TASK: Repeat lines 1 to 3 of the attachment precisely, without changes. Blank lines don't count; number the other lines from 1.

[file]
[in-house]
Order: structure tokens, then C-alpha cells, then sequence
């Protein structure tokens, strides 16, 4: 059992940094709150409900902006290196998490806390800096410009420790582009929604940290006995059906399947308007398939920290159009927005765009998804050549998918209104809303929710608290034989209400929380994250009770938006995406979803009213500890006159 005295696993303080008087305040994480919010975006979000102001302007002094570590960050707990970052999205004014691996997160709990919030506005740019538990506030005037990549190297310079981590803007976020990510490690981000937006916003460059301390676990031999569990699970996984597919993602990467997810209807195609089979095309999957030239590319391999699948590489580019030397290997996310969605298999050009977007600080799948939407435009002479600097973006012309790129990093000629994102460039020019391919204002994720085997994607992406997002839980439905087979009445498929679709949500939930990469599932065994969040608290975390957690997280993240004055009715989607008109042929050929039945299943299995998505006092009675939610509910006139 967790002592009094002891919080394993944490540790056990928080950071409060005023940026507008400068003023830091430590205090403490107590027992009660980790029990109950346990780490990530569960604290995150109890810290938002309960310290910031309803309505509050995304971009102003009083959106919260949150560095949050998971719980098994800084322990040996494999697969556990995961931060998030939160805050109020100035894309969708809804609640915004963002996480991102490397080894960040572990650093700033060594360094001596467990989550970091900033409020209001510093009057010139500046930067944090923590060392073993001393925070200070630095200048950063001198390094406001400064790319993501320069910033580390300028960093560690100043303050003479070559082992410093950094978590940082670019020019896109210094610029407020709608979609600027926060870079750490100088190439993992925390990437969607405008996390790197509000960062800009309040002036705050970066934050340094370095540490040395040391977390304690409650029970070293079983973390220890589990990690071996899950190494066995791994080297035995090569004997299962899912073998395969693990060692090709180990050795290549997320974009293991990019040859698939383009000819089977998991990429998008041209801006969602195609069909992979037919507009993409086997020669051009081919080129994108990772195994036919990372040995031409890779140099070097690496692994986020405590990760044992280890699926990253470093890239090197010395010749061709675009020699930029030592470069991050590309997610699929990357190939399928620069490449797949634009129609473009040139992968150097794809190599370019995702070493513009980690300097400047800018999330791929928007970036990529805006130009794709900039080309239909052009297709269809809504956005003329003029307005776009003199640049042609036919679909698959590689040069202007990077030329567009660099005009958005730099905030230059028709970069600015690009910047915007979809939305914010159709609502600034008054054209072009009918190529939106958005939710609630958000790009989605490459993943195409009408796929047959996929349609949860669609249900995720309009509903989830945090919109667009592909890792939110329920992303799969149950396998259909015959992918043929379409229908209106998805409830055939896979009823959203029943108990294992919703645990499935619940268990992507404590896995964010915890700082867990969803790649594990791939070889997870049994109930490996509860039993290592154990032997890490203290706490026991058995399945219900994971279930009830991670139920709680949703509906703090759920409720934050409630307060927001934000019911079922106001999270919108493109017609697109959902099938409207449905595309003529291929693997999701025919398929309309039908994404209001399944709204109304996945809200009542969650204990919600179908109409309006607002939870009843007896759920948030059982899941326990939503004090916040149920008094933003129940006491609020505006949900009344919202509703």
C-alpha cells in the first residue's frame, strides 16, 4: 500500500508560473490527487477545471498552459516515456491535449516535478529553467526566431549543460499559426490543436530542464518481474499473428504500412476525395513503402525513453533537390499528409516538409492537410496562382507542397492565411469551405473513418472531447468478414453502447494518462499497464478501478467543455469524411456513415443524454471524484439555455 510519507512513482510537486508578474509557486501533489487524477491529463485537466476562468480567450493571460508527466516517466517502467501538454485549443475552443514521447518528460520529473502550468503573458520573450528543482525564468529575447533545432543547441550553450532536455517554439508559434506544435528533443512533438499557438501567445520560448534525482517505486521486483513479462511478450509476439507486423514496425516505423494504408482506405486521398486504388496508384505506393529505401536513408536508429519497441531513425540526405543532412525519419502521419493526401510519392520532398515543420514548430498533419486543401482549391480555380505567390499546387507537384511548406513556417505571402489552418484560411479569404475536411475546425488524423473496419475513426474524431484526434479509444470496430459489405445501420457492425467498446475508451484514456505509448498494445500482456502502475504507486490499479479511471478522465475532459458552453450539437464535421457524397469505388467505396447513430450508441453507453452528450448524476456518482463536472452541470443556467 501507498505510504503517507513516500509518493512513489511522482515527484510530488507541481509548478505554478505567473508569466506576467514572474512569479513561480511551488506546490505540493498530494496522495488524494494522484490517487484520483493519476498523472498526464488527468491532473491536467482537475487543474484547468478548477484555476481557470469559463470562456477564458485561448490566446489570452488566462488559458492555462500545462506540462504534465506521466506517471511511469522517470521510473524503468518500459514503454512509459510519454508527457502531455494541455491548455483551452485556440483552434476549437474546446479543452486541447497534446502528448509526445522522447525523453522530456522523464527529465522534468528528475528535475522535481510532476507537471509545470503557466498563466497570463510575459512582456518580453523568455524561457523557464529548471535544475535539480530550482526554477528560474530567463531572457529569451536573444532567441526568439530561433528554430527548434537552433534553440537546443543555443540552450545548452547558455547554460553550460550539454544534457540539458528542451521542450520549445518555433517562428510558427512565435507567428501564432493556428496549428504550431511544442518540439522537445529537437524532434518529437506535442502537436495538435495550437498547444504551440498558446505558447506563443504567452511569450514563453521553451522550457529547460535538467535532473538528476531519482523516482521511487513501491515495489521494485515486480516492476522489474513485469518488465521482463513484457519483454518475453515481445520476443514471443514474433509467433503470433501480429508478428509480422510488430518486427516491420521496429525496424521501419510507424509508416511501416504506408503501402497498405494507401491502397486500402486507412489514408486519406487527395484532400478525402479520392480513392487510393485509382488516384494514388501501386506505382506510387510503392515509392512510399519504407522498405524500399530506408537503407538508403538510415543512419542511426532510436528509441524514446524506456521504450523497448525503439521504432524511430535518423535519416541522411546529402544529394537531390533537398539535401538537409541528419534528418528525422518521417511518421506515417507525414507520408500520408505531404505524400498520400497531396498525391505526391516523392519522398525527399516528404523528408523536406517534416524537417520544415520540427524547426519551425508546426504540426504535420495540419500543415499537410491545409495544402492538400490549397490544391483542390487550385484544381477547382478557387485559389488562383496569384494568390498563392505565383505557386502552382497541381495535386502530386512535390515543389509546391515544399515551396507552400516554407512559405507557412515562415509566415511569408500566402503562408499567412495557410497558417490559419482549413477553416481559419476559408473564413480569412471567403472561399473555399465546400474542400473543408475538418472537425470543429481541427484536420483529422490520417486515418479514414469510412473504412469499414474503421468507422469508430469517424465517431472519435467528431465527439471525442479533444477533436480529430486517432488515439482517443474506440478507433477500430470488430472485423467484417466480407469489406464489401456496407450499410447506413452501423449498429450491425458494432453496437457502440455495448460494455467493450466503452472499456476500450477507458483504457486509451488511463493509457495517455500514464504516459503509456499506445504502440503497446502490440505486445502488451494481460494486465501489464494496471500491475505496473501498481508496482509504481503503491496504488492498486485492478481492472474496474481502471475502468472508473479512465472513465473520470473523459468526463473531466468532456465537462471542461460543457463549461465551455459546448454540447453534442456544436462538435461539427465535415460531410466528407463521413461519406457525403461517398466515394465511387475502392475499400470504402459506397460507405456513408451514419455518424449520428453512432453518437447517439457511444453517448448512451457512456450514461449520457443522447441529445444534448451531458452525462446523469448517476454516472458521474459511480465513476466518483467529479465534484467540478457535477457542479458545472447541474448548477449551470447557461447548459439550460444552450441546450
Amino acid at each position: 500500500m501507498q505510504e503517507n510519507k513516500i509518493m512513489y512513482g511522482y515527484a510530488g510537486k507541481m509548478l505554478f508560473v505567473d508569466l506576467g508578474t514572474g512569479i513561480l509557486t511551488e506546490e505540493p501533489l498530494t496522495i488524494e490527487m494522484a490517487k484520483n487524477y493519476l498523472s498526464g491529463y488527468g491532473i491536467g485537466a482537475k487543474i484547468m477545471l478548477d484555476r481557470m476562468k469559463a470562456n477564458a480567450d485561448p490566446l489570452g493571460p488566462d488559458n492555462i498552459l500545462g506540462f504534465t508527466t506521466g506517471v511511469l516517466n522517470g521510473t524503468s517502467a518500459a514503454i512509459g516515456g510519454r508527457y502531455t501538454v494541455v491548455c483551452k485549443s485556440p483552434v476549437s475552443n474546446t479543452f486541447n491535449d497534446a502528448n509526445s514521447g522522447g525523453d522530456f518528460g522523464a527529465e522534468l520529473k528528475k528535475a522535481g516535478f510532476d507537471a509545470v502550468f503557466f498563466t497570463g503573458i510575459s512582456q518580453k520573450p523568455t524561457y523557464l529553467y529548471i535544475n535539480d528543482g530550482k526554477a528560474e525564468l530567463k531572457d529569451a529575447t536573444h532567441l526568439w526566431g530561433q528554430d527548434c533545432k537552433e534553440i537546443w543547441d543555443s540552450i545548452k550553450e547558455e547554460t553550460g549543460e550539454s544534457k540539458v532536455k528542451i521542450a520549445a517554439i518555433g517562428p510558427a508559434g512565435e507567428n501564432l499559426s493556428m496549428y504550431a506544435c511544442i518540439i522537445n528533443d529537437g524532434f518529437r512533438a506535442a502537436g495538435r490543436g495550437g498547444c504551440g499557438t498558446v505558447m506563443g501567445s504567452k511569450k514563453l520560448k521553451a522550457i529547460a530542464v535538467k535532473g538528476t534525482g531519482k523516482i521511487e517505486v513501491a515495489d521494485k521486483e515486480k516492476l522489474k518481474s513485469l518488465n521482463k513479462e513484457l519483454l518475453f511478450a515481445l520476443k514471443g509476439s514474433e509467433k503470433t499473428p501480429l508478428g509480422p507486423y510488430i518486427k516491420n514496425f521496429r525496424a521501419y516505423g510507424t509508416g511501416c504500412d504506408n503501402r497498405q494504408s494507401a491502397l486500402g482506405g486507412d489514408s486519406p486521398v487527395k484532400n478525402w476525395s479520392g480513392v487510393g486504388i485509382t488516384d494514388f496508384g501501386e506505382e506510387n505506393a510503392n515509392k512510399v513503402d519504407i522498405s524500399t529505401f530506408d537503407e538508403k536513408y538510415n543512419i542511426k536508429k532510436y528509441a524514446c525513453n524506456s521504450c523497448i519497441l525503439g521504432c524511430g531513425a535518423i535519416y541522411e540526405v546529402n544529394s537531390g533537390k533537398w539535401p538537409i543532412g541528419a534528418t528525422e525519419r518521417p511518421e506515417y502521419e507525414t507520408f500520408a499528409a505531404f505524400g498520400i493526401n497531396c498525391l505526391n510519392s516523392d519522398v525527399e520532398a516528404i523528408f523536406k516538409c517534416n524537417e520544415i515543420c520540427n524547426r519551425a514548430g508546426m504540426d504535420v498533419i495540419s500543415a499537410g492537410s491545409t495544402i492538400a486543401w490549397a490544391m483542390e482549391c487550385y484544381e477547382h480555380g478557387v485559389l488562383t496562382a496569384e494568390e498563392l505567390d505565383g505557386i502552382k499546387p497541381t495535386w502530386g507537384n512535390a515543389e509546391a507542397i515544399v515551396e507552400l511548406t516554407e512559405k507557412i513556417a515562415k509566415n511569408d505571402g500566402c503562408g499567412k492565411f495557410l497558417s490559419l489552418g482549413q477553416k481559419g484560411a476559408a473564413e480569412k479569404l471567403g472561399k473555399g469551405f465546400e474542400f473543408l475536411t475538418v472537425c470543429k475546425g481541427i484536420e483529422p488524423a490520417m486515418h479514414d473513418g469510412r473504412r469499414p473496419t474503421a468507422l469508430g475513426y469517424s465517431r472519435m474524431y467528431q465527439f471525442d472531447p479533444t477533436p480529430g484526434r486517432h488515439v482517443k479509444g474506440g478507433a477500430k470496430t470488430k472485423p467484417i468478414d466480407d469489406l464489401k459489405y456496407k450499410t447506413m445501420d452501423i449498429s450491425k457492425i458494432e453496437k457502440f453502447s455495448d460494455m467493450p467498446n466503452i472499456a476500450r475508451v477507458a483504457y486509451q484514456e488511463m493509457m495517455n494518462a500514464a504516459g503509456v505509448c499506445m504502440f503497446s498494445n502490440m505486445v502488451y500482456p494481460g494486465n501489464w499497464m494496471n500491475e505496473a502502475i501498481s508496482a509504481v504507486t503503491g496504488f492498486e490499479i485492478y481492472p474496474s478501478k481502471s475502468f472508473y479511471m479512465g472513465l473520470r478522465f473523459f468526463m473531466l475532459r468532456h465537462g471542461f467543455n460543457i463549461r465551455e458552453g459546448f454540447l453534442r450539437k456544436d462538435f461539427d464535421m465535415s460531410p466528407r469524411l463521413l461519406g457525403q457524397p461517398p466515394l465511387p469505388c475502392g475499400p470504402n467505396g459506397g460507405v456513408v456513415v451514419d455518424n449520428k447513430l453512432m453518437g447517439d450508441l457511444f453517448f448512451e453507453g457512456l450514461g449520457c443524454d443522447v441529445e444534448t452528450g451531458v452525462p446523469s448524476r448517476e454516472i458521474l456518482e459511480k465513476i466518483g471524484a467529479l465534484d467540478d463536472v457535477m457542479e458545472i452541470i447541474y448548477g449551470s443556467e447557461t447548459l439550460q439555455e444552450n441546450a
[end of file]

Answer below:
[in-house]
Order: structure tokens, then C-alpha cells, then sequence
């Protein structure tokens, strides 16, 4: 059992940094709150409900902006290196998490806390800096410009420790582009929604940290006995059906399947308007398939920290159009927005765009998804050549998918209104809303929710608290034989209400929380994250009770938006995406979803009213500890006159 005295696993303080008087305040994480919010975006979000102001302007002094570590960050707990970052999205004014691996997160709990919030506005740019538990506030005037990549190297310079981590803007976020990510490690981000937006916003460059301390676990031999569990699970996984597919993602990467997810209807195609089979095309999957030239590319391999699948590489580019030397290997996310969605298999050009977007600080799948939407435009002479600097973006012309790129990093000629994102460039020019391919204002994720085997994607992406997002839980439905087979009445498929679709949500939930990469599932065994969040608290975390957690997280993240004055009715989607008109042929050929039945299943299995998505006092009675939610509910006139 967790002592009094002891919080394993944490540790056990928080950071409060005023940026507008400068003023830091430590205090403490107590027992009660980790029990109950346990780490990530569960604290995150109890810290938002309960310290910031309803309505509050995304971009102003009083959106919260949150560095949050998971719980098994800084322990040996494999697969556990995961931060998030939160805050109020100035894309969708809804609640915004963002996480991102490397080894960040572990650093700033060594360094001596467990989550970091900033409020209001510093009057010139500046930067944090923590060392073993001393925070200070630095200048950063001198390094406001400064790319993501320069910033580390300028960093560690100043303050003479070559082992410093950094978590940082670019020019896109210094610029407020709608979609600027926060870079750490100088190439993992925390990437969607405008996390790197509000960062800009309040002036705050970066934050340094370095540490040395040391977390304690409650029970070293079983973390220890589990990690071996899950190494066995791994080297035995090569004997299962899912073998395969693990060692090709180990050795290549997320974009293991990019040859698939383009000819089977998991990429998008041209801006969602195609069909992979037919507009993409086997020669051009081919080129994108990772195994036919990372040995031409890779140099070097690496692994986020405590990760044992280890699926990253470093890239090197010395010749061709675009020699930029030592470069991050590309997610699929990357190939399928620069490449797949634009129609473009040139992968150097794809190599370019995702070493513009980690300097400047800018999330791929928007970036990529805006130009794709900039080309239909052009297709269809809504956005003329003029307005776009003199640049042609036919679909698959590689040069202007990077030329567009660099005009958005730099905030230059028709970069600015690009910047915007979809939305914010159709609502600034008054054209072009009918190529939106958005939710609630958000790009989605490459993943195409009408796929047959996929349609949860669609249900995720309009509903989830945090919109667009592909890792939110329920992303799969149950396998259909015959992918043929379409229908209106998805409830055939896979009823959203029943108990294992919703645990499935619940268990992507404590896995964010915890700082867990969803790649594990791939070889997870049994109930490996509860039993290592154990032997890490203290706490026991058995399945219900994971279930009830991670139920709680949703509906703090759920409720934050409630307060927001934000019911079922106001999270919108493109017609697109959902099938409207449905595309003529291929693997999701025919398929309309039908994404209001399944709204109304996945809200009542969650204990919600179908109409309006607002939870009843007896759920948030059982899941326990939503004090916040149920008094933003129940006491609020505006949900009344919202509703």